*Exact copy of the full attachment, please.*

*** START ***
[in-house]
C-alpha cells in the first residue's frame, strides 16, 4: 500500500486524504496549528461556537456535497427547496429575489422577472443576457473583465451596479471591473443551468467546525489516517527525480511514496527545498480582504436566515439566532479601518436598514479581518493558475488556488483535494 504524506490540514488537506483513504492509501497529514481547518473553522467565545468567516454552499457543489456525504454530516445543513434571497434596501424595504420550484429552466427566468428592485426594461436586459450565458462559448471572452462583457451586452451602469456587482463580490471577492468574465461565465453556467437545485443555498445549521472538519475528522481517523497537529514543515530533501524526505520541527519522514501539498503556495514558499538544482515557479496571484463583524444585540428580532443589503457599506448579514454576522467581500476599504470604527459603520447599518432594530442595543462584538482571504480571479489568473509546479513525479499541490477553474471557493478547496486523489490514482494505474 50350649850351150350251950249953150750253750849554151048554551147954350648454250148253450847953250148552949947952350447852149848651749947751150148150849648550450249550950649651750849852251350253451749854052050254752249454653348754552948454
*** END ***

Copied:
[in-house]
C-alpha cells in the first residue's frame, strides 16, 4: 500500500486524504496549528461556537456535497427547496429575489422577472443576457473583465451596479471591473443551468467546525489516517527525480511514496527545498480582504436566515439566532479601518436598514479581518493558475488556488483535494 504524506490540514488537506483513504492509501497529514481547518473553522467565545468567516454552499457543489456525504454530516445543513434571497434596501424595504420550484429552466427566468428592485426594461436586459450565458462559448471572452462583457451586452451602469456587482463580490471577492468574465461565465453556467437545485443555498445549521472538519475528522481517523497537529514543515530533501524526505520541527519522514501539498503556495514558499538544482515557479496571484463583524444585540428580532443589503457599506448579514454576522467581500476599504470604527459603520447599518432594530442595543462584538482571504480571479489568473509546479513525479499541490477553474471557493478547496486523489490514482494505474 50350649850351150350251950249953150750253750849554151048554551147954350648454250148253450847953250148552949947952350447852149848651749947751150148150849648550450249550950649651750849852251350253451749854052050254752249454653348754552948454